~ Don’t worry about making mistakes! I still do sometimes, after 14 years of learning French! Of all the mistakes you could make, this is a *relatively* small one. Just be aware that this is something you need to learn and don’t be afraid to ask a French speaker if what you said was correct.


And check out this link to see how some verbs can use either preposition, but to mean different things (these are also included in separate entries in the above list).

Other lists can be found here (for à) and here (for de). Remember no list is complete, but the most common ones are covered. Starting your own list and adding to it each time you come across a new construction is a great idea!


The issue of the Advanced Photoshop Magazine with the work I did for them is finally published!! :D yaaaaay!!!
I got asked to do a piece similar to my “Mother of Pearl” piece:, so here is the male counterpart. :) (I tweaked this version a bit because you know, never satisfied.. :P)

You can order the issue here: and in bookstores in several countries too! (but maybe a bit later)

In Nederland komt hij waarschijnlijk wat later uit..:)

Japanese Fortune Telling Vocabulary

Fortune telling is more popular in Japan than in many parts of the West. You often see the 占 kanji on store fronts and also see fortune teller on the streets in the evenings, especially at weekends.

占い師  | うらないし  |  Fortune teller

占い  | うらない |  Fortune-telling
手相  | てそう |  Palm reading
私は運勢を占ってもらった  | わたしはうんせいをうらなってもらった |  To have someone read your fortune

手相を見せる  | てそうをみせる |  To have someone read your palm
運勢  | うんせい |  Fortune/luck

良い運勢  | いいうんせい |  Good fortune

悪い運勢  | わるいうんせい |  Bad fortune

おみくじ |  Omikuji (paper fortune slip, usually bought at a shrine)

These kanji are written on omikuji at shrines, they use some archaic Japanese, so it is difficult even for native speakers to totally comprehend the fortunes unless they are very familiar with the style with which they are written:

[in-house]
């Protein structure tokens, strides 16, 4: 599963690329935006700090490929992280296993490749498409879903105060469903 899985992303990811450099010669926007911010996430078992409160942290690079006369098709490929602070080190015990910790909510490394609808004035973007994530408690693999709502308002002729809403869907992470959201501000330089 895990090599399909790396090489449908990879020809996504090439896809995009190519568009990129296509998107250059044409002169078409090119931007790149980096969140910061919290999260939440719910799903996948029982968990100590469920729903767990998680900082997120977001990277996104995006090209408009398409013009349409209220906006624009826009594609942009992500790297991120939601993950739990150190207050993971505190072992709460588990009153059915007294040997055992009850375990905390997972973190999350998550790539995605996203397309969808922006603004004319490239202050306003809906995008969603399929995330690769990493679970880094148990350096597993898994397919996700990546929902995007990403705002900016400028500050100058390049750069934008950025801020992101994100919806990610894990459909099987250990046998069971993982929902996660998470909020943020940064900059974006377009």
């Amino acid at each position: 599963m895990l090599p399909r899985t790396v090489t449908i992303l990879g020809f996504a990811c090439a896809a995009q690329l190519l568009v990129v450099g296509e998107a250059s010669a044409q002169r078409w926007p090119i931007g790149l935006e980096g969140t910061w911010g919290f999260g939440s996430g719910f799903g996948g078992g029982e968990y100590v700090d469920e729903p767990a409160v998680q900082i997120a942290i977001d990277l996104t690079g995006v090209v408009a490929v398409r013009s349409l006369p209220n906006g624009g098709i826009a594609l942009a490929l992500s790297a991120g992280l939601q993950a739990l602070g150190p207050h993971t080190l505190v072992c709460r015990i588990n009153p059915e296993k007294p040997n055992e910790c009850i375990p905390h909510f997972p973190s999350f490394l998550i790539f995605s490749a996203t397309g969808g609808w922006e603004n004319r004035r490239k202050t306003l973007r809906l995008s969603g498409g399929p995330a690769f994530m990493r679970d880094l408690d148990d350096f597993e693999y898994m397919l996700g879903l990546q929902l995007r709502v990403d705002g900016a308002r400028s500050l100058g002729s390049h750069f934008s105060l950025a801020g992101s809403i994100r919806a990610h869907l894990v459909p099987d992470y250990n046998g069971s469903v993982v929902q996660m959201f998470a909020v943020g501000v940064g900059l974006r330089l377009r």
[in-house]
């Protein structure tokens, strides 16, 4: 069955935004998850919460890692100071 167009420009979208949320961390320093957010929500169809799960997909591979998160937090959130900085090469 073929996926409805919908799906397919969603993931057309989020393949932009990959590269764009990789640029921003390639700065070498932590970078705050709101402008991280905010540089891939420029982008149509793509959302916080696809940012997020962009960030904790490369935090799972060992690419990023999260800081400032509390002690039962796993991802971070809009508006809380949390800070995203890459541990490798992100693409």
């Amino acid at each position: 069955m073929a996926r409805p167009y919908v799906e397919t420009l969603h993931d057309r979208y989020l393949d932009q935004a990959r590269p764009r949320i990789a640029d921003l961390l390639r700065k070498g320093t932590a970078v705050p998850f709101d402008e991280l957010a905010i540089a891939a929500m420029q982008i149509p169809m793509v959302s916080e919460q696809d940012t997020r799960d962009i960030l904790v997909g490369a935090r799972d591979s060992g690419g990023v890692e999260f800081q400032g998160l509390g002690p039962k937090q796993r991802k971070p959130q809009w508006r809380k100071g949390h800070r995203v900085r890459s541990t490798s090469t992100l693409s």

大吉  |  だいきち  |  great good fortune

中吉  | ちゅうきち |  middle good fortune

小吉  | しょうきち |  small good fortune

吉  |  |  good fortune

半吉  | はんきち |  half-good fortune

末吉  | すえきち |  future good fortune

末小吉  | すえしょうきち |  future small good fortune

凶  | きょう |  bad fortune

小凶  | しょうきょう |  small bad fortune

半凶  | はんきょう |  half-bad fortune

末凶  | すえきょう |  future bad fortune

大凶  | だいきょう |  great bad fortune

方角  | ほうがく |  auspicious/inauspicious directions
願事  | ねがいごと |   wish or desire
待人  | まちびと |  a person being waited for
失せ物  | うせもの |  lost article(s)
旅立ち  | たびだち |  travel
商い  | あきない |  business dealings
学問  | がくもん |  studies or learning
相場  | そおば |  market speculation
争事  | あらそいごと |  disputes
恋愛  | れんあい | romantic relationships
転居  | てんきょ |  moving or changing residence
出産  | しゅっさん |  childbirth, delivery
病気  | びょうき |  illness
縁談  | えんだん |  marriage proposal or engagement

Advanced English/German vocabulary

I included many synonyms because they are very important and I think it’s easier to remember new words if you can connect them to words you already know!

to encompass - umfassen, umschließen
to endure - ertragen, erdulden, aushalten
to amend - abändern, ergänzen
to prompt - veranlassen, anregen
to back, to support, to encourage - unterstützen, ermutigen, beführworten
to exterminate - ausrotten
to benefit from, to profit from - profitieren von
to opt, to choose - wählen
to contribute to - beitragen zu, seinen Beitrag leisten
to obstruct, to block - behindern, blockieren, versperren
to obtain, to get - sich verschaffen, erhalten, erzielen
to come clean - reinen Tisch machen
to get a grip on - in den Griff bekommen
to approach - sich annähern, nähern, zukommen auf
to achieve, to accomplish - erreichen, schaffen, vollbringen

@norwegian-wool @joghurtbrot @languageoclock
@linguistisch @language4life (I just remember your urls of all the people who study German or try to improve their English) 🙈

I really hope this was at least a bit helpful :)


Giving back to the community in Japan


Abandoned Building | Kaunas, Lithuania by Andrius Aleksandravičius
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20-Minute KILLER Advanced HIIT Workout